LC"In an interview with the BBC’s Andrew Marr yesterday, Mr Cameron was asked three times if he had spoken to Mr Crosby about the issue [of cigarette packaging], but dodged the question. … He said: ‘He [Crosby] has not intervened in any way on this or indeed on other issues.’" – Daily Mail

> Yesterday:

But Crosby comes under further attack, this time over the NHS

"The lobbying firm founded by the Tories' chief election strategist, Lynton Crosby, advised private healthcare providers on how to exploit perceived 'failings' in the NHS, according to a leaked document obtained by the Guardian. … The existence of the presentation by Crosby Textor to the H5 Private Healthcare Alliance will add to pressure on David Cameron." – The Guardian

  • "Receptionists, porters and cleaners are being recruited to feed the elderly in hospital because there are not enough nurses." – Daily Mail
  • "Private medical insurers have been accused of using the NHS as a 'dumping ground' for the seriously ill by offering cash payments to customers who agree to be treated free of charge at public hospitals." – The Times (£)

What will Hague's audit discover about the EU's effect on our health service?

HAgue

"The burden of EU regulation  on the NHS and businesses will be laid bare today in the first official audit of the costs of Britain’s membership. … It comes amid alarming evidence that patient care is being put at risk by strict EU rules on working hours." – Daily Mail

"The first stage of the report – which looks at the internal market, tax and foreign policy – has been kept deliberately low key to avoid inflaming Conservative backbenchers’ passions on Europe at a time when the party is relatively at peace on the issue." – Financial Times

Hague invites companies into the Foreign Office to learn anti-terror tactics

"Mr Hague’s officials are planning to run joint exercises where companies who might be involved in disaster response play out a terrorist incident, whether a drawn-out hostage situation or a shorter attack. … The project comes after the In Amenas attack on a BP plant in Algeria in which 39 foreign hostages and an Algerian security guard were killed." – Financial Times

Senior Tories start waxing optimistic about the economy

MH"Two senior figures in the Tory Party said they believe Britain's woes are finally lifting – almost five years after the financial crash crippled the economy. … In a sign of increasing confidence, Lord Heseltine, a former Cabinet minister, said the 'mood has changed' in the economy and Michael Fallon, a business minister, said it is 'clear' Britain is starting to recover." – Daily Telegraph

Gove's roadshow to charm head teachers

"Michael Gove is planning a charm offensive aimed at head teachers as he seeks to overcome professional hostility towards his school reforms. … He has discussed plans for a series of roadshows starting in the autumn in which he would travel to towns and cities around the country to debate his policies with groups of head teachers." – The Times (£)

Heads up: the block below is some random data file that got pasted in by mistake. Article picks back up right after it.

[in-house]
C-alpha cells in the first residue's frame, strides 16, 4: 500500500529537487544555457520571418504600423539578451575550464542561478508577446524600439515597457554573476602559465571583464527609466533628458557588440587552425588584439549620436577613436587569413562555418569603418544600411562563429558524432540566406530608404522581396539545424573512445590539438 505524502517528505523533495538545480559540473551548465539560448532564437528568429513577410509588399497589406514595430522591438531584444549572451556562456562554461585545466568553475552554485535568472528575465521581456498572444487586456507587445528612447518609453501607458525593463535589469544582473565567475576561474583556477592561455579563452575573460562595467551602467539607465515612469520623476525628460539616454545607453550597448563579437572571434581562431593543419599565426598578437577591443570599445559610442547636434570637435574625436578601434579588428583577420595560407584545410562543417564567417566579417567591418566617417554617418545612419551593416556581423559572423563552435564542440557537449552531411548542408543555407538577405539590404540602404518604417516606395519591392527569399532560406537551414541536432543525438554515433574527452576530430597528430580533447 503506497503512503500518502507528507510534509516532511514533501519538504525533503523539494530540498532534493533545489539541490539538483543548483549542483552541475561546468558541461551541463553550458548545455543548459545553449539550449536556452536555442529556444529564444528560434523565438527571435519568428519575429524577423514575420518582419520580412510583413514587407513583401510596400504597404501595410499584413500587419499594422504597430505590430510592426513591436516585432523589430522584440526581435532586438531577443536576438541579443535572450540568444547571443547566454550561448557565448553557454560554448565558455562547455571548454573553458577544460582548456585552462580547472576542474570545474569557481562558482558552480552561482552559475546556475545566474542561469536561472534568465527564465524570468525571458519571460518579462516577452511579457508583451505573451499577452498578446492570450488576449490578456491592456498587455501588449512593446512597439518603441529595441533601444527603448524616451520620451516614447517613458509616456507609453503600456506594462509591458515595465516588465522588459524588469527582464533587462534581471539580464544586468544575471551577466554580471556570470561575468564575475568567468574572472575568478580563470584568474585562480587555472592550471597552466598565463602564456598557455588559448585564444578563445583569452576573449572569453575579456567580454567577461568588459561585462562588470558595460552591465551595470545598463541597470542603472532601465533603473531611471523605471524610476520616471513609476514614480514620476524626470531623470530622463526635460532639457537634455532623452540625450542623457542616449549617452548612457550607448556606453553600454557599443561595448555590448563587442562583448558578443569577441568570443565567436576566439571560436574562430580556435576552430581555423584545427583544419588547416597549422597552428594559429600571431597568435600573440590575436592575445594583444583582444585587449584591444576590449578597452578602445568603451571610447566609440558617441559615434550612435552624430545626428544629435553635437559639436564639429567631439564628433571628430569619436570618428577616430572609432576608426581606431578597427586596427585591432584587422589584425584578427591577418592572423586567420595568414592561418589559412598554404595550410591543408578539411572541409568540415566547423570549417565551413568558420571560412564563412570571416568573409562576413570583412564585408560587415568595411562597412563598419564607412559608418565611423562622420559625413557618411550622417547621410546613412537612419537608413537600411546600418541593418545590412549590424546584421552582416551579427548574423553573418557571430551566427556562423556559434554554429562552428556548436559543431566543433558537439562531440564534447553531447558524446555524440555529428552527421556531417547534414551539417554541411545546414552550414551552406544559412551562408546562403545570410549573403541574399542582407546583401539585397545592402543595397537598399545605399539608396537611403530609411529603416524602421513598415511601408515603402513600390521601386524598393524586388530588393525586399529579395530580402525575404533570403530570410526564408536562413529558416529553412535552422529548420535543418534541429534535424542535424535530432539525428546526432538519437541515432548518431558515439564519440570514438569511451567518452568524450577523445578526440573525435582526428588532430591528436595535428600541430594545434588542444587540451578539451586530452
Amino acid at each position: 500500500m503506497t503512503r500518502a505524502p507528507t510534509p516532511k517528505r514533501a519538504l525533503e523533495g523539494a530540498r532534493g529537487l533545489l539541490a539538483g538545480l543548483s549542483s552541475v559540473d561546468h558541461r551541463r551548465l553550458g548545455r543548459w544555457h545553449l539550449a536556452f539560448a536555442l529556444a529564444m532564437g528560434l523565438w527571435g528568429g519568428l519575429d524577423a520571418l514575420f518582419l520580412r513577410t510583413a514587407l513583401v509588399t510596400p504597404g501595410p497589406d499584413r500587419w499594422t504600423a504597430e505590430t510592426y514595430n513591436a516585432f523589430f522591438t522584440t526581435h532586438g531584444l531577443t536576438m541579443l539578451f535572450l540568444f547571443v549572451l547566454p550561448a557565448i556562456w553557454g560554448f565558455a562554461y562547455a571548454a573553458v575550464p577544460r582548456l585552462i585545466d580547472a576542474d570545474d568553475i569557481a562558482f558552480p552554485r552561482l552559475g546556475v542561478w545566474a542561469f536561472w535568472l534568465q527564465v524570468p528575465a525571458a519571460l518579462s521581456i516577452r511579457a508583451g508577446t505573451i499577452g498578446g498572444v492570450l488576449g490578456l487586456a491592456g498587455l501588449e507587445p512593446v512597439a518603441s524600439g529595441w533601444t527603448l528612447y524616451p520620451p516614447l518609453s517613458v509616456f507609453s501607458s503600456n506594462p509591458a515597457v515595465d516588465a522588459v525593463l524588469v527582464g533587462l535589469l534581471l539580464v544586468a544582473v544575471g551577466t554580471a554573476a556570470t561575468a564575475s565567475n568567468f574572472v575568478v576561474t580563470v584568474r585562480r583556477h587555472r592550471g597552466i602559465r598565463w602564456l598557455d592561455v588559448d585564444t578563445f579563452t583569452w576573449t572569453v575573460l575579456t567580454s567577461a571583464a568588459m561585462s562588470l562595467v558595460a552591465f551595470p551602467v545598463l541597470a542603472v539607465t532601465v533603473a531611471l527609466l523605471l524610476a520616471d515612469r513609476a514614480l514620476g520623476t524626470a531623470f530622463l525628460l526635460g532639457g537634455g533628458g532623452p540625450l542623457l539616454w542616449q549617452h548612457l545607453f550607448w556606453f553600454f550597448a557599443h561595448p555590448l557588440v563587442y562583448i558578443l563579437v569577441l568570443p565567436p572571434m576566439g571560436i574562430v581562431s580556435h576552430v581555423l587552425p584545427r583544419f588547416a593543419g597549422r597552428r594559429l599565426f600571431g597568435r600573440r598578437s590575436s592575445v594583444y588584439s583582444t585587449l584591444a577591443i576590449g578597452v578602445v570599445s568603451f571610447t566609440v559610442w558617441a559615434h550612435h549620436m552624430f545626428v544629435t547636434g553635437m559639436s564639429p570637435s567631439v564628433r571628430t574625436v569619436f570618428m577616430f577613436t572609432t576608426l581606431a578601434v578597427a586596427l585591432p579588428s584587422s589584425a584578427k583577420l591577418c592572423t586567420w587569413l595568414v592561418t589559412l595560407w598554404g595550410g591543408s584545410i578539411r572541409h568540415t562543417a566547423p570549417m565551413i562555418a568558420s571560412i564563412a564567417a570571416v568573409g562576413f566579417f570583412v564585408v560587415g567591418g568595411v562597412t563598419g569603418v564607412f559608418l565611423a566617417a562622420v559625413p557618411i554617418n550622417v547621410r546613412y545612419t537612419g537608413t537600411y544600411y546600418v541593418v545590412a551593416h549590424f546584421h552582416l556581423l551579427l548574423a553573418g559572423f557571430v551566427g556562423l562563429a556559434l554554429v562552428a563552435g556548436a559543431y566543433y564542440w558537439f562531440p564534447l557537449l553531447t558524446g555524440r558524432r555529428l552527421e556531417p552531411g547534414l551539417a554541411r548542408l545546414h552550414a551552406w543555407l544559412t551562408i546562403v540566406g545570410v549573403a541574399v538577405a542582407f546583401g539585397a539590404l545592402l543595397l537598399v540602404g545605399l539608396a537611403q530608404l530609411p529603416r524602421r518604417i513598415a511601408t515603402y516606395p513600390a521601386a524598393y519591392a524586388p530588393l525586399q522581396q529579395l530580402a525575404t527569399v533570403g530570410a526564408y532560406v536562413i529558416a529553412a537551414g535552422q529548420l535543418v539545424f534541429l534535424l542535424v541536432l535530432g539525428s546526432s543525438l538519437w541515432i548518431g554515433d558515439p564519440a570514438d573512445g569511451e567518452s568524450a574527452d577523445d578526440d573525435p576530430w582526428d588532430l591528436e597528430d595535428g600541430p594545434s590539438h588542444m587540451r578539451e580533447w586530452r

Intra-Coalition split over plastic bags

PLastic bag"A fresh coalition row has broken out, with the Liberal Democrats accusing Tory Treasury ministers of seeking to crush a drive for supermarkets in England to charge for the seven billion plastic bags used in their stores every year." – Financial Times

  • "Britain’s dirtiest coal power stations are to be allowed to bid for hundreds of millions of pounds’ worth of subsidies that could allow them to stay open well into the 2020s." – The Independent

As Tim Montgomerie says green polices haven't delivered

"I am not one of those people who deny that the climate might be changing. I don't feel qualified to question the majority of scientists who insist that warming is both real and man-made. My objection to global warming policies is more practical. They aren't succeeding in cutting emissions and they aren't going to succeed until so-called clean energy is similar in cost to conentional energy." – Tim Montgomerie, The Times (£)

David Davis and John McFall advovate more diverse sources of lending for SMEs

DD"Diversifying the financing of small and medium-sized enterprises is not just a job for experienced venture capitalists. The first and most obvious opportunity to do so lies in the £750bn of deposits idling on the balance sheets of big UK businesses.  … If these companies took even a fraction of this money and invested it in partnerships with SMEs and start-ups, the benefits for both sides – and the economy – could be huge." – David Davis and John McFall, Financial Times

Let's copy Germany, says Boris

"How is it that respectable men and women can think it right to take their clothes off in the equivalent of Hyde Park? Why do they clap like Italians when their planes land? Why are they so good at making cars and machine tools? We have a great deal to admire and to copy, not least their treatment of cyclists." – Boris Johnson, Daily Telegraph